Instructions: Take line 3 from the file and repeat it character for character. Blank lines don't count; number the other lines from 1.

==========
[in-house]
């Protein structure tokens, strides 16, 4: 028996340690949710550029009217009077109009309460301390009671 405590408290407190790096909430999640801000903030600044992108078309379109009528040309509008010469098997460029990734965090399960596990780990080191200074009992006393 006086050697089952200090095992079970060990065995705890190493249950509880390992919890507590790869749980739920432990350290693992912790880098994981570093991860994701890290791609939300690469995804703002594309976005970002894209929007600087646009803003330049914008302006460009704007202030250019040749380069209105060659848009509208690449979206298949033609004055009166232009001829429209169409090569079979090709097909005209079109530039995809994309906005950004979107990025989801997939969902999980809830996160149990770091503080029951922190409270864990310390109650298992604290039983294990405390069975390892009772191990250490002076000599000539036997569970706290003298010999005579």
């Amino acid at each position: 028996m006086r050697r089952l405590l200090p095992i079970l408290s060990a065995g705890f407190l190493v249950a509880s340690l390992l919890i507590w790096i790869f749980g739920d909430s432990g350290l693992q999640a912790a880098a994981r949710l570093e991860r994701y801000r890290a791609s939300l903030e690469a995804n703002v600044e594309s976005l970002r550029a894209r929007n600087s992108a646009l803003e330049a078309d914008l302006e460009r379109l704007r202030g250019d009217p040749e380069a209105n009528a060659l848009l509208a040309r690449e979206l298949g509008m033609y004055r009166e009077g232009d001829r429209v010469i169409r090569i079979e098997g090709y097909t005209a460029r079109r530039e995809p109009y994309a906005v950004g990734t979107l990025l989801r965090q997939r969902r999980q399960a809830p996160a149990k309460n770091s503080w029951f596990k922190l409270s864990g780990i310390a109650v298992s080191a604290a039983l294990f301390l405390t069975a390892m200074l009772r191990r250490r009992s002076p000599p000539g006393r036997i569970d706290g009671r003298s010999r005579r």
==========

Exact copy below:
């Amino acid at each position: 028996m006086r050697r089952l405590l200090p095992i079970l408290s060990a065995g705890f407190l190493v249950a509880s340690l390992l919890i507590w790096i790869f749980g739920d909430s432990g350290l693992q999640a912790a880098a994981r949710l570093e991860r994701y801000r890290a791609s939300l903030e690469a995804n703002v600044e594309s976005l970002r550029a894209r929007n600087s992108a646009l803003e330049a078309d914008l302006e460009r379109l704007r202030g250019d009217p040749e380069a209105n009528a060659l848009l509208a040309r690449e979206l298949g509008m033609y004055r009166e009077g232009d001829r429209v010469i169409r090569i079979e098997g090709y097909t005209a460029r079109r530039e995809p109009y994309a906005v950004g990734t979107l990025l989801r965090q997939r969902r999980q399960a809830p996160a149990k309460n770091s503080w029951f596990k922190l409270s864990g780990i310390a109650v298992s080191a604290a039983l294990f301390l405390t069975a390892m200074l009772r191990r250490r009992s002076p000599p000539g006393r036997i569970d706290g009671r003298s010999r005579r």